The comeback is on!
After Variety broke the news that Miley's new single "Malibu" drops next Friday (May 12), Billboard was forced to rush-release their cover story on her. The pop star dishes on the new single, her roots Dead Petz followup, President Donald Trump, her relationship with fiance with Liam Hemsworth and everything in between.
Here are a few highlights from the interview. You can read the entire chat here.
The timing is perfect. The following day, Miley is slated to take the stage at KIIS FM’s Wango Tango on May 13. Looks like we'll get a performance of the new studio track then.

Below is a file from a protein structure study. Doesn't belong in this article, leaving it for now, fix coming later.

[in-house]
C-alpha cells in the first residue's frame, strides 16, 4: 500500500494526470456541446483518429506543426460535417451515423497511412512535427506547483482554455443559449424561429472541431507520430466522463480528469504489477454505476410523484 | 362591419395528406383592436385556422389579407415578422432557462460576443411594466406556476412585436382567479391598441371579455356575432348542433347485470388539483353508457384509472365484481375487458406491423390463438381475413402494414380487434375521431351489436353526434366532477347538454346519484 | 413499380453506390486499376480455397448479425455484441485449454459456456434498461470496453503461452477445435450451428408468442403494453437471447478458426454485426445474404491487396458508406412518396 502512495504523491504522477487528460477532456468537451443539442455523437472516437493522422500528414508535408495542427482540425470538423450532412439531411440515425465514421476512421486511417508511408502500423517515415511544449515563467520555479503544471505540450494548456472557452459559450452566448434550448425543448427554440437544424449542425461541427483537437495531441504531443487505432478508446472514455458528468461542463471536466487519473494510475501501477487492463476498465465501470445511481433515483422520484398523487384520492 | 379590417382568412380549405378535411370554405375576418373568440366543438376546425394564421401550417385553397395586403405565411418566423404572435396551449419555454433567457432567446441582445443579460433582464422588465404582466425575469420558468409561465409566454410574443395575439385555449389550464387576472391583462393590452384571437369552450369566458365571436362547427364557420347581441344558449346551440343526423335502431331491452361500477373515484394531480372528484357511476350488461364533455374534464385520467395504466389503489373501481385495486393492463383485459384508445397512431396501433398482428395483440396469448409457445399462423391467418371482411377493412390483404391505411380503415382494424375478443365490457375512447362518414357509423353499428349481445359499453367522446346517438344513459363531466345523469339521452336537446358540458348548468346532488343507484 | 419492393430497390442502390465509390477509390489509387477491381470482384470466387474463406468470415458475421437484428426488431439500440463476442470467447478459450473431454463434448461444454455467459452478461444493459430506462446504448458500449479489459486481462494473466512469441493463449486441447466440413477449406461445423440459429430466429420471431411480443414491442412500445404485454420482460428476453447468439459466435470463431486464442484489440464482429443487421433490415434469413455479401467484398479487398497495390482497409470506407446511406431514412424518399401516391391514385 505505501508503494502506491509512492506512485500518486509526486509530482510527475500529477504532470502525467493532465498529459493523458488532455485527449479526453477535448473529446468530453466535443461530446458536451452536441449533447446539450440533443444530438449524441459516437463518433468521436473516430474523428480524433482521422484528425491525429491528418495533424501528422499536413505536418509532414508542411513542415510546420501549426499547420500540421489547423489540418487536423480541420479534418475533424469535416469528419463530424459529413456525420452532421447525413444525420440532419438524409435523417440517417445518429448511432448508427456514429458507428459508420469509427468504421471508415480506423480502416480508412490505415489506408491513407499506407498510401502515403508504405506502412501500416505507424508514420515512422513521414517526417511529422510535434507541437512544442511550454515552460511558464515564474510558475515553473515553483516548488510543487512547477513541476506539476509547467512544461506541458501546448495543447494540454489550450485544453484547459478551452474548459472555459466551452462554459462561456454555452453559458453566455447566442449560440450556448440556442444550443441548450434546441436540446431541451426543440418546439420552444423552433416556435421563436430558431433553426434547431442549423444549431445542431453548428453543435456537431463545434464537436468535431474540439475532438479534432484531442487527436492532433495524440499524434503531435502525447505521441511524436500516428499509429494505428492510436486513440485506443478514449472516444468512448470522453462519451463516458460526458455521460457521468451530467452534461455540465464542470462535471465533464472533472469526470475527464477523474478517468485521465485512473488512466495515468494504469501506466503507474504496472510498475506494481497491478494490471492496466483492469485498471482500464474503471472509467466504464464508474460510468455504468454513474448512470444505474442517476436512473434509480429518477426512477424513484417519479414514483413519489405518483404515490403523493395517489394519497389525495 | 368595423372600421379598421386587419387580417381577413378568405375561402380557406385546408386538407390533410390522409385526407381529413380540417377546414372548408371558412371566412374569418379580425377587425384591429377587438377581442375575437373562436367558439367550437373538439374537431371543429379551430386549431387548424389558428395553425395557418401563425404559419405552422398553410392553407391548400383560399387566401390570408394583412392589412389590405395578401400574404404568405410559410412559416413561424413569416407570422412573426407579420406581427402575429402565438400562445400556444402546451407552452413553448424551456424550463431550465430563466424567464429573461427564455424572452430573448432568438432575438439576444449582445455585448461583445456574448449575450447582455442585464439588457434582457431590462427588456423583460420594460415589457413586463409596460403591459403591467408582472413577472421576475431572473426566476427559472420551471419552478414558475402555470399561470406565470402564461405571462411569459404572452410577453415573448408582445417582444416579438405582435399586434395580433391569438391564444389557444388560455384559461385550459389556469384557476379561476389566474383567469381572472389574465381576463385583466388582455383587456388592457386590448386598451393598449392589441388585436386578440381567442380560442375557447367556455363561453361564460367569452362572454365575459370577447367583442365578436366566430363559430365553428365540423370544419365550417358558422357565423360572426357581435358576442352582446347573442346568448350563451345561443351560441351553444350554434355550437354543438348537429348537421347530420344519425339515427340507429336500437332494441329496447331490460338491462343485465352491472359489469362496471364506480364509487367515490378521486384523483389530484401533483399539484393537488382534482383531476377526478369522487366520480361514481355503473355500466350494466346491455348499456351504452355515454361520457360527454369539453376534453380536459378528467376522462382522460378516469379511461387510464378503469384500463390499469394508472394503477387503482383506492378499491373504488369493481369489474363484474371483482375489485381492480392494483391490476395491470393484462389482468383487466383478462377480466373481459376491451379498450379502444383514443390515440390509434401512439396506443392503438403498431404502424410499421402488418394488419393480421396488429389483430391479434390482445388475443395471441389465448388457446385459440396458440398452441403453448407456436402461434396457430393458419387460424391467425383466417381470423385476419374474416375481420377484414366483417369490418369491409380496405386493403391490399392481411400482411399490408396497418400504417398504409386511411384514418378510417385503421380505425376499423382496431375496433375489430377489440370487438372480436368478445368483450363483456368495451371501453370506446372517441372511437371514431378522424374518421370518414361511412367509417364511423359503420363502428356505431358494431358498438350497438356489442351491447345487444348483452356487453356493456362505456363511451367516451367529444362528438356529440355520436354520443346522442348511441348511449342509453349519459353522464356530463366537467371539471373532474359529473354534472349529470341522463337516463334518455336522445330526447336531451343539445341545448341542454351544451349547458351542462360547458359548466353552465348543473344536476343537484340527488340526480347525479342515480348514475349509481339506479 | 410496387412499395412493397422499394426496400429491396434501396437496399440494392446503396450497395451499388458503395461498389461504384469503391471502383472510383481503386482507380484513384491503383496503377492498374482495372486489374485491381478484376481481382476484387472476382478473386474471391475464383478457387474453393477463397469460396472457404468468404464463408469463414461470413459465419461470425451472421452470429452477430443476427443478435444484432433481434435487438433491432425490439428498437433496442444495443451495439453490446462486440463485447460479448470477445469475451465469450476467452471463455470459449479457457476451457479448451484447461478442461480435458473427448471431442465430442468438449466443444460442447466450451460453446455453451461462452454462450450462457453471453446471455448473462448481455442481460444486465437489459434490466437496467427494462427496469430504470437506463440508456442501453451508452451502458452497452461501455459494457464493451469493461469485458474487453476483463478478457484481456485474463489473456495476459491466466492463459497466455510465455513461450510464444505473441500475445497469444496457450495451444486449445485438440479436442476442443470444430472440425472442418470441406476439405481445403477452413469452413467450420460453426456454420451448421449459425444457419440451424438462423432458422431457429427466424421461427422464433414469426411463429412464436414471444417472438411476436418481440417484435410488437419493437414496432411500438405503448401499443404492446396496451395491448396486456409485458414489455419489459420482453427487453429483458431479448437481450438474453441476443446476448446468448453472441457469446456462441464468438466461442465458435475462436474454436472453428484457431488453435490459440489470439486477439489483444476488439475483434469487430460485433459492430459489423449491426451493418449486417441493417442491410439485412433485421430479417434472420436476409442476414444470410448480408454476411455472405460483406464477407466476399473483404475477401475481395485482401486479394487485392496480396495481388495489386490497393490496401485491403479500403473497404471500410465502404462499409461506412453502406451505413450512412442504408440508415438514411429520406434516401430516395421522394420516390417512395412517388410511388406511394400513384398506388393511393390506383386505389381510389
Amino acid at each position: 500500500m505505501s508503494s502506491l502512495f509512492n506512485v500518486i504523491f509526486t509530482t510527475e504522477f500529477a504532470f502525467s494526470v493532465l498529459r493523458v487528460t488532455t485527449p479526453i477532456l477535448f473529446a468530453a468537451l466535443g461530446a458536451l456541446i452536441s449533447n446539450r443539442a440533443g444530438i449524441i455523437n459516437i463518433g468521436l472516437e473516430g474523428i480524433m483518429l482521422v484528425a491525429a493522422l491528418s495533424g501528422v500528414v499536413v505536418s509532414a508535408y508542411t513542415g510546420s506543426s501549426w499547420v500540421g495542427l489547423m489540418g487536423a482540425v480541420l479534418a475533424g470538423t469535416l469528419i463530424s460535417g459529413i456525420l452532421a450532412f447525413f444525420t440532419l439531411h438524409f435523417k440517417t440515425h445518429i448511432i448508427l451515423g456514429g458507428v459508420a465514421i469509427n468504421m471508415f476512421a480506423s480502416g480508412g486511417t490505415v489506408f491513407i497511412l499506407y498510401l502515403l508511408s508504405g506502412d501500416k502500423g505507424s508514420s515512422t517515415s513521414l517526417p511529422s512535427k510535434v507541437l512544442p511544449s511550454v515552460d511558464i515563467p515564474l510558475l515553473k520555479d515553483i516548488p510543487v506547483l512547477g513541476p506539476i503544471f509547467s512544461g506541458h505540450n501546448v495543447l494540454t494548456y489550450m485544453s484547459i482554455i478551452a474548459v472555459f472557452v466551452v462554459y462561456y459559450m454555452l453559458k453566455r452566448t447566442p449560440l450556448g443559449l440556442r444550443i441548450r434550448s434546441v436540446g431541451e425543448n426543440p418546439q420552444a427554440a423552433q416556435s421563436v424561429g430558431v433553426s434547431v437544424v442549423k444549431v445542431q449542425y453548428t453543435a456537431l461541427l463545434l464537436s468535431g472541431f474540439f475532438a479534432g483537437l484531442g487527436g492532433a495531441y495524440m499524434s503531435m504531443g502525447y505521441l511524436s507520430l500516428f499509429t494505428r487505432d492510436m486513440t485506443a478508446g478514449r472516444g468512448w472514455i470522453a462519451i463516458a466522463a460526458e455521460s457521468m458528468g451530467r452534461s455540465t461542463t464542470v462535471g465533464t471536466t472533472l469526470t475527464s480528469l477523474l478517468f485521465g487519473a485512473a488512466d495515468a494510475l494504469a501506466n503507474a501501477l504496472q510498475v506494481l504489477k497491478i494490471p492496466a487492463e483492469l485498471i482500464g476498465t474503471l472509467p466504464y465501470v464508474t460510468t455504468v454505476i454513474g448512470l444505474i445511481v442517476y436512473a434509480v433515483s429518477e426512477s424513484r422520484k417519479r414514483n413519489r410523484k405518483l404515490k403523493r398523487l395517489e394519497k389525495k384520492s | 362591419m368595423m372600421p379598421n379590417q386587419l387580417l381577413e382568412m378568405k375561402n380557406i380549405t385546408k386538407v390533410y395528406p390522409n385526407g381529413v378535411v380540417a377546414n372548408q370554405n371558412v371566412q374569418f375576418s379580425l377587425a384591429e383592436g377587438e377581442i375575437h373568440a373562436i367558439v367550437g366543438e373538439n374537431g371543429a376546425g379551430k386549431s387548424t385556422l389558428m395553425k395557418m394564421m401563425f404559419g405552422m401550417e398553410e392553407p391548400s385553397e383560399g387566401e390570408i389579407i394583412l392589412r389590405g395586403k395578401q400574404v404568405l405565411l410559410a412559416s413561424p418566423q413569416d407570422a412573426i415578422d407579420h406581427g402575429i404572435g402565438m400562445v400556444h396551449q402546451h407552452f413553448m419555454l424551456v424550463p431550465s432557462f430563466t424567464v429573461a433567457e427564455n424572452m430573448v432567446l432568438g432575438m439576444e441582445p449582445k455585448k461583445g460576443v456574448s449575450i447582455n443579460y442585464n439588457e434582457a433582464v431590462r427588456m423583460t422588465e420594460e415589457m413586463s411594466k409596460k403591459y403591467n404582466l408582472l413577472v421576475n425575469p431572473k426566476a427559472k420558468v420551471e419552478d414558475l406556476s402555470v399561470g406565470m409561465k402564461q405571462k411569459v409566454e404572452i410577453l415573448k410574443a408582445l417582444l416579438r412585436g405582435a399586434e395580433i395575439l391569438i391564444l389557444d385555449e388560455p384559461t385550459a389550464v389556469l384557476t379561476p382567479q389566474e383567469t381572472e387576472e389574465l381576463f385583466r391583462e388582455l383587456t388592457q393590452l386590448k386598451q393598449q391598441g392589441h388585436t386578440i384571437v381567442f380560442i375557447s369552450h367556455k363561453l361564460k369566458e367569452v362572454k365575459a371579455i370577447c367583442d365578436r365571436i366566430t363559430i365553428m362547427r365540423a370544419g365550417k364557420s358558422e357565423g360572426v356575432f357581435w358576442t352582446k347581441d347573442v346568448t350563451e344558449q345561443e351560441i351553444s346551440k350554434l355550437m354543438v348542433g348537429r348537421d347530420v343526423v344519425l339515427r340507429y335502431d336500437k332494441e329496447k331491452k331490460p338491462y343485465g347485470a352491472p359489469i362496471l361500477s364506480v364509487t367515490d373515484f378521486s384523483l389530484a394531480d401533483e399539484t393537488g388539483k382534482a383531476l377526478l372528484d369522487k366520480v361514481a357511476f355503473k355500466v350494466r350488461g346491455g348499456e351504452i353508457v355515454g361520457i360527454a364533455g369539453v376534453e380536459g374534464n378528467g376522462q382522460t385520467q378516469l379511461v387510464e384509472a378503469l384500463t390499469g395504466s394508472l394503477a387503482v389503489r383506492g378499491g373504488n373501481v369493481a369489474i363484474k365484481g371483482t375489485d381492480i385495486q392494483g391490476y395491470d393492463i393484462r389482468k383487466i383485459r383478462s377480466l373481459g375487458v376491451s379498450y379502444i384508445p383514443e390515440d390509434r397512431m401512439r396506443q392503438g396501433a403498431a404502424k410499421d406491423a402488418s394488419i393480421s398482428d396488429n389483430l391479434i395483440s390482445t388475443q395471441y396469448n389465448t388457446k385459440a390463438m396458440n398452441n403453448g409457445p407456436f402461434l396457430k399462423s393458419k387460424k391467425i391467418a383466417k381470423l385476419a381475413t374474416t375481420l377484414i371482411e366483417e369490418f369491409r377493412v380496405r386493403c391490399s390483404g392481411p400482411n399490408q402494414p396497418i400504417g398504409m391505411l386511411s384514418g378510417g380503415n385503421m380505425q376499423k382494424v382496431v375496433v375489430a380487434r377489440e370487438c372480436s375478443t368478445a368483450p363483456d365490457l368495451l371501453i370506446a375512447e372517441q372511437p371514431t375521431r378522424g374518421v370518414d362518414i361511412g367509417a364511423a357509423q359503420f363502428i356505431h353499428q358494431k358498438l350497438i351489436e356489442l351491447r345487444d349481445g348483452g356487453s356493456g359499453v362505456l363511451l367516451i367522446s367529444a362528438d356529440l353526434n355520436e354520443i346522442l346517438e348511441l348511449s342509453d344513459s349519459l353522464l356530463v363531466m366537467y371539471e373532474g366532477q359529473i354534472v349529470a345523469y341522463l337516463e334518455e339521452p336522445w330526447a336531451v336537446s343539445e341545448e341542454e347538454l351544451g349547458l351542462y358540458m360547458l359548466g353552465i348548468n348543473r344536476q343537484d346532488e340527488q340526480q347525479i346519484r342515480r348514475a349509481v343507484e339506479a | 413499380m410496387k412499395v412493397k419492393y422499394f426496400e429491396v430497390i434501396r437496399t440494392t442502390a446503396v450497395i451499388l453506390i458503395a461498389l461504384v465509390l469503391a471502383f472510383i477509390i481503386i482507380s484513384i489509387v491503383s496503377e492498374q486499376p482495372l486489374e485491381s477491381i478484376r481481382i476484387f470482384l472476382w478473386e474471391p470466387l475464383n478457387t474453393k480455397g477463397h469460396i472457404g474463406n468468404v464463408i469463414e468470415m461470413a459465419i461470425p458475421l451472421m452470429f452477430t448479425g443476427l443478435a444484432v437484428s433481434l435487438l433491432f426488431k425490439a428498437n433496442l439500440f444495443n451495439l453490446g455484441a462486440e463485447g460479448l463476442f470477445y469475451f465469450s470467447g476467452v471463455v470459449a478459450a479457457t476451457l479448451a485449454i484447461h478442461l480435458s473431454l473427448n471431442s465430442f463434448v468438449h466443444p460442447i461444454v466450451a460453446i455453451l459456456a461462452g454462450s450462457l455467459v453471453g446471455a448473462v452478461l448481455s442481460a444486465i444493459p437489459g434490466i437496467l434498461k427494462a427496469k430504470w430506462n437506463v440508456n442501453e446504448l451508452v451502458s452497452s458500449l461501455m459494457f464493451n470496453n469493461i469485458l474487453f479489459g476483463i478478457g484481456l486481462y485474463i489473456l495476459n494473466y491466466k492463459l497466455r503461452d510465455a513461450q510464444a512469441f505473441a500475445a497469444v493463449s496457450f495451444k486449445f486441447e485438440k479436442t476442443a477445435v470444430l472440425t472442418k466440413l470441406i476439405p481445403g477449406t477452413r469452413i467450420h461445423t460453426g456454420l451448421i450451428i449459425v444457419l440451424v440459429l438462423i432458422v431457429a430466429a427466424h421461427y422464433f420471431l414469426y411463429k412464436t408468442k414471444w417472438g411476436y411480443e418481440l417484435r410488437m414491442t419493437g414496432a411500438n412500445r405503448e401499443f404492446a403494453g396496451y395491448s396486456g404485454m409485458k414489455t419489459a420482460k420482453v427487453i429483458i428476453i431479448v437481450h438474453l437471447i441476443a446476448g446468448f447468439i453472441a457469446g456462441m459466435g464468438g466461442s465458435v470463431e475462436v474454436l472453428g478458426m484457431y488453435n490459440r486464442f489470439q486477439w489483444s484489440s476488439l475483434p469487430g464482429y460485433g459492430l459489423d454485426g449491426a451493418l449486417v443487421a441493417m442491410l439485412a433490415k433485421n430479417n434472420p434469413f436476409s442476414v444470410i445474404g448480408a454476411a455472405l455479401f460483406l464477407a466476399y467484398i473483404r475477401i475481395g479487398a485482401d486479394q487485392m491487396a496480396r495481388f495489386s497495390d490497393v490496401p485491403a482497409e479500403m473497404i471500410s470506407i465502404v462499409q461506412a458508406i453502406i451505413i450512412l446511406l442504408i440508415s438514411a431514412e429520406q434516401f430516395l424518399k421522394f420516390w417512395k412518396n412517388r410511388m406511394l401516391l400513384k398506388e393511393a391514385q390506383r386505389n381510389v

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Where exactly did you write “Malibu”? On the way to The Voice. I drive myself everywhere, but that day I decided to Uber, and I was trying not to sing out loud because someone else was in the car. People might call it sentimental. They’re going to talk about me if I come out of a restaurant with Liam. So why not put the power back in my relationship and say, “This is how I feel”? After you guys broke up, you said something like, “I’m so immersed in work, I can’t even think about it.” Yeah, but also ’cause I needed to change so much. And changing with someone else not changing like that is too hard. Suddenly you’re like, “I don’t recognize you anymore.” We had to refall for each other. The new album is pretty singer-songwriter-y, no? Yeah. But not granola. I don’t listen to Ed Sheeran and John Mayer and stuff. Did folk singer Melanie Safka [with whom Cyrus performed in 2015] influence you? She did, and I grew up with her. But I also love that new Kendrick [Lamar] song [“Humble”]: “Show me somethin’ natural like ass with some stretch marks.” I love that because it’s not “Come sit on my dick, suck on my cock.” I can’t listen to that anymore. That’s what pushed me out of the hip-hop scene a little. It was too much “Lamborghini, got my Rolex, got a girl on my cock” -- I am so not that. I was torn on whether I was going to work with certain producers that I really like. But I feel if we’re not on the same page politically ... My record is political, but the sound bite doesn’t stop there. Because you can write something beautiful and you know E! News will ruin our lives and say, “This is a political record.” Because then I’m the Dixie Chicks and I’m getting my album smashed in the streets, and that’s not what I want. I want to talk to people in a compassionate, understanding way -- which people aren’t doing.